Congaree National Park is no stranger to change. Over millions of years, the Congaree River has carved the landscape before us, leaving behind the oxbow lakes and sloughs we know today. The periodic flooding of the river provides soil and nutrients for our champion trees, ideal habitat for wildlife, and unique landscapes for adventuring through the park.
Climate Change in Congaree
Congaree is a South Carolina gem, a legacy rich with natural and cultural history that has been preserved for us and future generations. The floodplain is naturally inundated with water and sediment that keep this ecosystem balanced. Natural, seasonal changes are healthy for our forest, but other changes negatively impact the ecosystem.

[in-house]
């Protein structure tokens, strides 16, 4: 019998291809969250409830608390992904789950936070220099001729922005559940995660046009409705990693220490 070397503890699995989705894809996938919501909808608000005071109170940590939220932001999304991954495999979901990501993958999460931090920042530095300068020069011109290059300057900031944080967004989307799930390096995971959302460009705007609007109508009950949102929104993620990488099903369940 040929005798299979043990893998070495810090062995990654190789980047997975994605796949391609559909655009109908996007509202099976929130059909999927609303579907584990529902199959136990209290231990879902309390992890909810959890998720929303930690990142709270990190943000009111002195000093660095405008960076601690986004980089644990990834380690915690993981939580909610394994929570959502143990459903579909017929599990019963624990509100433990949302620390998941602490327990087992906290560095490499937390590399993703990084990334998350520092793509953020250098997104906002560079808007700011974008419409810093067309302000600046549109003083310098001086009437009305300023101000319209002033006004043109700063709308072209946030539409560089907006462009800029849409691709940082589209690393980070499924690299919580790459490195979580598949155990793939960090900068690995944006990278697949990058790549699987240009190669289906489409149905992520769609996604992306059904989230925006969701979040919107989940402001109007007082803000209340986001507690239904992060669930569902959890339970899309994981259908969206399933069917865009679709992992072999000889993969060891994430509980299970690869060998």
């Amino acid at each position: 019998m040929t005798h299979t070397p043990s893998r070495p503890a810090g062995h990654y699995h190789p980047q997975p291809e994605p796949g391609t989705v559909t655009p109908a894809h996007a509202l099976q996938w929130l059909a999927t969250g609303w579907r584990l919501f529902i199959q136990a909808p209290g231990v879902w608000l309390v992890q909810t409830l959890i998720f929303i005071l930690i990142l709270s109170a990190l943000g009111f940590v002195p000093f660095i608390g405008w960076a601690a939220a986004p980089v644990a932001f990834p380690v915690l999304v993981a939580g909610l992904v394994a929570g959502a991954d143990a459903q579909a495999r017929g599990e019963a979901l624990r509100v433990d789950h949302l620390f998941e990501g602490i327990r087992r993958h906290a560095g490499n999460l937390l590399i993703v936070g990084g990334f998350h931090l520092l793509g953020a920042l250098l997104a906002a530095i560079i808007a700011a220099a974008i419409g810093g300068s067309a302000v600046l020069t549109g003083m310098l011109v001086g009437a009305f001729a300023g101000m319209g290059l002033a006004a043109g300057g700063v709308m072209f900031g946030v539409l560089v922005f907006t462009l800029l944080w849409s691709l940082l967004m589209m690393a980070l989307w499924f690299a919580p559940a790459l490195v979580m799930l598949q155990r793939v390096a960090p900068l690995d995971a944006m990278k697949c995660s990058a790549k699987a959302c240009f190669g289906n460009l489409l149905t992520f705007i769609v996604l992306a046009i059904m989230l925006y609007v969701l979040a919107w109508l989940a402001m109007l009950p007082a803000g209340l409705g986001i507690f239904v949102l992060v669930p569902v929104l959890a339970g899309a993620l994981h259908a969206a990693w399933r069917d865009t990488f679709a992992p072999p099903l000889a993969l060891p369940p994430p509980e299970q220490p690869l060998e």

Increased average temperatures will have a variety of effects on the Southeast region as a whole. Congaree National Park is already experiencing impacts from increased carbon dioxide and altered timing of annual events. Climate change will continue to impact our natural and cultural resources in a variety of ways. [PDF, 1.37 MB]
- Read about how the National Park Service is addressing climate change with the Climate Change Response Program.
- See how Congaree National Park is practicing sustainability to help conserve the park.
- Learn how our region's Southeast Atlantic Landscape Conservation Cooperative is setting a course for a sustainable landscape.
- Explore our climate change resource page to learn more about climate science.
Last updated: August 3, 2015